I liked the location of the entrance to Hades. Sometimes we find truth in fiction.

For more information, I did post on my website under Book Ratings my score for language, sex, and violence for the books. As I said, they are relatively clean. The seemingly high language score is mainly due to the use of the H-E-Double-toothpick-hounds that kept getting mentioned. If someone wants to get technical about usage, there really wasn't any swearing in the books. But the word was there.

Sunday, February 21, 2010

Peaks Jazz Part 2

I didn't take as many notes on Saturday, I just went to soak things in. There were a couple of themes that emerged, though.

I mentioned last time that Gordon Goodwin talked about the 10,000 hour rule. At another clinic done by Chase Baird (saxophone) and Steve Lyman (drums), I asked them how much time they practice. Steve mentioned the 10,000 hour rule again and said in his younger days he started out doing 2 hours a day, then later up to 6. I was glad they brought this out, since I don't think a lot of kids today really know what it means to practice. They think that a half hour a day will get them there. That's a start, but to get to the level that these guest artists play at, they need a lot more.

Gordon Goodwin did another clinic talking about his experience at writing and arranging music for animation (Warner Brothers, the Incredibles). I only heard the very end since I went to hear my daughters performance with the Orem High jazz band, but Gordon made a great statement. He said, "Video games are time bandits." In other words, they steal time from us that they don't give back. I have to confess that, for a while, I was addicted to computer games. I still play them here and there for a few minutes for stress release (spider solitaire anyone?), but not the hours on end like I used to. I find that I don't have time to do that anymore because I have more important things to do. I've got a music career to maintain and a writing career I'm starting. When you finish a computer games, what have you accomplished? So you make level 10,000, so what? Can you get a job or make money with that? The thing I've found with writing (or music practice) is that I get the same satisfaction as having conquered some game, AND I have something to show for it. I've also increased my skills in a marketable area.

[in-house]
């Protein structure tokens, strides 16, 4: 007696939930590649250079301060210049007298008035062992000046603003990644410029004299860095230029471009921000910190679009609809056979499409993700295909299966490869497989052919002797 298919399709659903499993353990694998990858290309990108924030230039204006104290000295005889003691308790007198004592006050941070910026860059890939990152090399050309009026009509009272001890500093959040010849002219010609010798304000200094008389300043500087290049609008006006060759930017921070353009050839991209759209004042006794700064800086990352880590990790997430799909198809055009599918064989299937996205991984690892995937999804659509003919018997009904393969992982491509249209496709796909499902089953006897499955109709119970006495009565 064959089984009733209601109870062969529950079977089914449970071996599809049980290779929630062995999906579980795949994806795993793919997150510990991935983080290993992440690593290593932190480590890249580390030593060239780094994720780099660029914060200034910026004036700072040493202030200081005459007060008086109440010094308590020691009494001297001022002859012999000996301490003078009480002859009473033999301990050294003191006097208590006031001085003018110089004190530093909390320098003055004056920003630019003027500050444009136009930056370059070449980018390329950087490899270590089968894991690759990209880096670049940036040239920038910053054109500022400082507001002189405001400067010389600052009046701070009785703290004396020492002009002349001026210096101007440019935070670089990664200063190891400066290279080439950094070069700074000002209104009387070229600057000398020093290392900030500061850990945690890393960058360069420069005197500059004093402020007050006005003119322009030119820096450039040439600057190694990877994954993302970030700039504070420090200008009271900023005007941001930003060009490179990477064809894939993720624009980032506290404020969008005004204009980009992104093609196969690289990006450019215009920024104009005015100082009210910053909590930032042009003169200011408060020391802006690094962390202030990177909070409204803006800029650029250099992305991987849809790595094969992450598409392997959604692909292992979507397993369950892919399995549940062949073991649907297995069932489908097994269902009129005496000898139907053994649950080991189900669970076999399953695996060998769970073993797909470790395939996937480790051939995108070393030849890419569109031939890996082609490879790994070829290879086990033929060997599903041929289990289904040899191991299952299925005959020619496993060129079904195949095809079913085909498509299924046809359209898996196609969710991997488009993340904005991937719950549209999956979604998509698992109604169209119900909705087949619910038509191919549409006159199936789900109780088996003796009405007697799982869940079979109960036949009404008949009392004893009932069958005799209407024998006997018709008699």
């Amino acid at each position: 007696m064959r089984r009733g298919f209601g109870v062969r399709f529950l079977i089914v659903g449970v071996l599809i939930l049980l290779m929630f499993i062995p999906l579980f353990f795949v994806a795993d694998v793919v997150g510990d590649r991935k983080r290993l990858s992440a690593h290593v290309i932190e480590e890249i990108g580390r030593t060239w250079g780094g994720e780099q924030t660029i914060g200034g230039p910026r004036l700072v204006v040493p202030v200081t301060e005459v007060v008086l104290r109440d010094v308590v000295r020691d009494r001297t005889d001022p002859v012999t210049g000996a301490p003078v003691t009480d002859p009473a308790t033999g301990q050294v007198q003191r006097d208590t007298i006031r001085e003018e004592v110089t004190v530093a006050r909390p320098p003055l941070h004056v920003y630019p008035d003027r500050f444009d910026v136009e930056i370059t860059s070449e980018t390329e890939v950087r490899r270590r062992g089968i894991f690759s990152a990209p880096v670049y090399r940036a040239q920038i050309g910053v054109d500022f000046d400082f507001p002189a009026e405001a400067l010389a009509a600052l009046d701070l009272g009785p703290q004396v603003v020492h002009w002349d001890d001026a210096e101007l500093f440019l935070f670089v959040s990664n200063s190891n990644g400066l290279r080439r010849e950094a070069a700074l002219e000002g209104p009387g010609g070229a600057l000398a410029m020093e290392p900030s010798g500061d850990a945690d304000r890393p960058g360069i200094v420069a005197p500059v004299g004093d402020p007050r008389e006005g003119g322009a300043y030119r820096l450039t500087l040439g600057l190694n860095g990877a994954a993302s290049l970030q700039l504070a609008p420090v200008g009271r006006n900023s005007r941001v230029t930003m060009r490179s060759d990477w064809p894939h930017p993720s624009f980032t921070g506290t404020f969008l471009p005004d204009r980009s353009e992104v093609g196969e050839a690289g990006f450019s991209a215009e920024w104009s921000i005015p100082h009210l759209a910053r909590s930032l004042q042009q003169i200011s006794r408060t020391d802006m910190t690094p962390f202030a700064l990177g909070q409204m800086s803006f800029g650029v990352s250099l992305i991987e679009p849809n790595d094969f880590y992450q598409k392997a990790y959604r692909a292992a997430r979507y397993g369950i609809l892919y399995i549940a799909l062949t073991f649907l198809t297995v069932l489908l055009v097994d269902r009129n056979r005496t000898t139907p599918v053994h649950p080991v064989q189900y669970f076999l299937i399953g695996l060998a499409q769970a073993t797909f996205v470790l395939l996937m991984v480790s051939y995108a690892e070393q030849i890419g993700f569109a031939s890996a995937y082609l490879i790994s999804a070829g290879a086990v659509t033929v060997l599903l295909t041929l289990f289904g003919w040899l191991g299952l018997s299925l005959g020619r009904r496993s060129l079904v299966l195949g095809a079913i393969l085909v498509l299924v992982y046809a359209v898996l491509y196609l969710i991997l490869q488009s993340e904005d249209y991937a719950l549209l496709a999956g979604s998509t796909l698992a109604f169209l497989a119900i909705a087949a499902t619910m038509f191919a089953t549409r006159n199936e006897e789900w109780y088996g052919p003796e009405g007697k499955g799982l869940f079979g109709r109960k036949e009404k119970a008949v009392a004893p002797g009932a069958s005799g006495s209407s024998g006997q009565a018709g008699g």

Since the Olympics are on, we keep hearing stories about how these athletes have to dedicate a tremendous number of hours a day in order to get to their skill level. Is being a musician or writer any different? Okay, we don't get to earn expensive medals when we're done, but we don't have to retire at 30, either. But we need that same mindset, a willingness to put time and focus into our craft. Something else Gordon Goodwin said at the end of his clinic yesterday, "Perseverance and hard work are worth more than talent." From my experience watching students over the years, I whole-heartedly agree. I've had students with all kinds of talent levels, but the ones who have gone on to experience success are the ones who were willing to put the time in. Not a half hour a day, but two or more.

Eric Marienthal gave a great clinic in the morning. My frustration with is was that people kept asking him simple questions about saxophone equipment and fundamentals that their band teacher or I could have answered. Here we have one of the greatest jazz saxophonists on the planet and he is being asked about the difference between metal and plastic mouthpieces. He did have a few pedagogical approaches that were interesting and I need to experiment with.

Back to my theme of the day, though, Eric demonstrated, again, the importance of practicing. He really emphasized technique, and even has a two hour routine on his website that is very technical. So, again, time on task and smart practice were things he brought up.

Well, there are a few thoughts from yesterday. My dilemma now is, what do I do on Monday? I want to practice for three hours, but I also want to keep writing my novel. Decisions, decisions.

Friday, February 19, 2010

Peaks Jazz Day 1

Okay, I'm geekin' out. And for this episode, I'm going to go back to my musical roots instead of writing about writing. Today, I went up to Thanksgiving Point to hear clinics given by alto saxophonist Eric Marienthal and tenor saxophonist/super arranger Gordon Goodwin. Both men offered some great advice to young musicians and gave me some material that I can use for teaching. Here are some of the things they said:

Eric Marienthal: Most important thing about practicing is constantly using a metronome (see? told ya). We need to play with our instrument, not at it. When you sit down to practice, have a plan. He also talked about motif practicing, which is something I also teach. What you practice isn't as important as how you do it. Playing professionally is all about playing in time and in tune. If he doesn't have much time for practice, he at least does long tones. The more time you put in, the more automatic things become.